Every season during the year can provide its own unique challenges when it comes to photography. Although winter can at times be a little gloomy with what seems like constant overcast weather and rain, you can still capture some great photographs especially during the latter stages of the season where you tend to get some really crisp, clear mornings with beautiful colours in the sky. Granted, those days are few and far between, but being ready for when they do arrive can lead to you capturing some really special images. So with that in mind, I have put together a small collection of photographs from my travels around Rutland during the winter months along with a few tips that you might find helpful the next time you go out and shoot-I hope you enjoy!
1)Arrive early-stay late
Arriving early with plenty of time before sunrise or sunset allows you the opportunity to get set up and play around with different angles, whilst affording you the time to think about how you want to frame your shot.
The 30 minute window before sunrise and directly after sunset can produce some fantastic colours and is the perfect opportunity to capture some incredible shots. Always aim to arrive early, and stick around late to make sure that you don’t miss out on those special photographs. Being patient can be the difference between you capturing a good photograph or a great one.
Shooting into the sun is something that I try to avoid due to the extremely harsh lighting. Pointing your camera a little to the side, or by positioning yourself so that the sun is over your shoulder still allows you to get those beautiful colours in the sky, but without the harshness of the direct sunlight. Generally when I am photographing at sunrise or sunset its not for the sun itself, but rather I am using the colour that it brings in the sky to illuminate and add colour to the subject that I am trying to frame.
It is also worth trying to stay in tune with what is going on around you. The photograph above was taken whilst I was actually trying to frame another shot and I became aware of the couple walking away from me out of the corner of my eye. Luckily, I managed to turn on my heels quickly and capture the moment. Sometimes we stubbornly get fixated on a certain frame when it is actually what is happening around us in the less obvious moments that provide us with the greatest results.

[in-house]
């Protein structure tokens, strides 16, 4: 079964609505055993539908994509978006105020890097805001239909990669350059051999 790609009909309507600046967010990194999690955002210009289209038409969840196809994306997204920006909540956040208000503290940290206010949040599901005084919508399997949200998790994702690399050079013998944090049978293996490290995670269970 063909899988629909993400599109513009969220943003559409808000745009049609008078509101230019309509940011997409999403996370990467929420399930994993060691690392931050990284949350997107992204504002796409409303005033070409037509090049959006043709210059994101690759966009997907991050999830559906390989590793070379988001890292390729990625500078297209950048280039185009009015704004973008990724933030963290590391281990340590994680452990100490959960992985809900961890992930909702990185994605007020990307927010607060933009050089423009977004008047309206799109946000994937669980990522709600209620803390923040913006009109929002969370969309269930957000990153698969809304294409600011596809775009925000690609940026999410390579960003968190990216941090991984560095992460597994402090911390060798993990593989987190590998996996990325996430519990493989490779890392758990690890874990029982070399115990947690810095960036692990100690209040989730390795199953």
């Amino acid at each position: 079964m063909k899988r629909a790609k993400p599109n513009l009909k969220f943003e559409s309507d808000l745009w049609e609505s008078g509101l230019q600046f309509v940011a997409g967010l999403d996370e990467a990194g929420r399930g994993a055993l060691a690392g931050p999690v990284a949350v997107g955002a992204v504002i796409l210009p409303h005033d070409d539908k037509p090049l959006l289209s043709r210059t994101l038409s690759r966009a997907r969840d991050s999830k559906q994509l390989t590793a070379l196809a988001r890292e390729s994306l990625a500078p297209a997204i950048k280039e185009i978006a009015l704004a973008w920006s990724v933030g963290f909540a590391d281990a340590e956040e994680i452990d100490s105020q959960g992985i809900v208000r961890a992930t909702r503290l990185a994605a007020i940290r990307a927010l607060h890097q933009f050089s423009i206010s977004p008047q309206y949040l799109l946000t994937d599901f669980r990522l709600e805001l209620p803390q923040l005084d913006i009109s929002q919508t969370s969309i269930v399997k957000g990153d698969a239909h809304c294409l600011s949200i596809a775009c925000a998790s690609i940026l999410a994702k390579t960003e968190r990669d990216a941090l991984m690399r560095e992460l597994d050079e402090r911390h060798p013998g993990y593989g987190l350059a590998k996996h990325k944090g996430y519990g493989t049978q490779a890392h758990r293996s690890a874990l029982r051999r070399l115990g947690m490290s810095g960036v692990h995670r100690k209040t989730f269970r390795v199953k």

2)Sometimes less is more
Use that winter sparseness to highlight and add an empty feel to your photographs.
Minimal photography can add a striking element that captures your focus by really drawing you in to the photograph.
You have to be able to work with what is available to you, so be creative by trying to capture and portray the mood of you surroundings.
3)Work with what you have
You don’t have to travel far and wide to capture great photographs. All of the first three photos in this post where taken within walking distance of each other.
One of the things that I like to do and incorporate when I am in a creative slump is limit myself to a certain area with a set time limit and shoot only what is in that specific area. I find its a great way of forcing myself to work with what I have in front of me and become creative.
You can find beauty and interesting photographs amongst seemingly ordinary surroundings, you just have to work out how to capture and portray it in a way that allows it excel and become interesting.
Don’t limit your thought process into thinking that you are beholden to your surroundings when trying to produce good photography
4)Break the rules
Never feel as though you have to rigidly stick to certain parameters within photography. For example, breaking the rule of thirds and centre composing a photograph can yield just as great results and should be experimented with.
It’s always advantageous to learn as many aspects of photography as possible and use the knowledge that you acquire as and when needed, without feeling as though you have to stick to a certain set guidelines to produce good photography.
5)Find your own style and identity
Follow your own creative instincts because the moment that you start creating photographs for what you think people will like is the moment that you lose your own unique creativity.
Photography is an art form, meaning that it is subjective. What you like, might not be what others like and that’s fine. So don’t change your style to please others, or hold it up against standards that are perceived to be the correct way as there is no right or wrong. Create how you want and your own unique style will filter through. Don’t follow the path-find you own!
So those were my late winter photos from Rutland with photography tips. Do you enjoy shooting during the winter months? What is you favourite season for photography? Let me know in the comments
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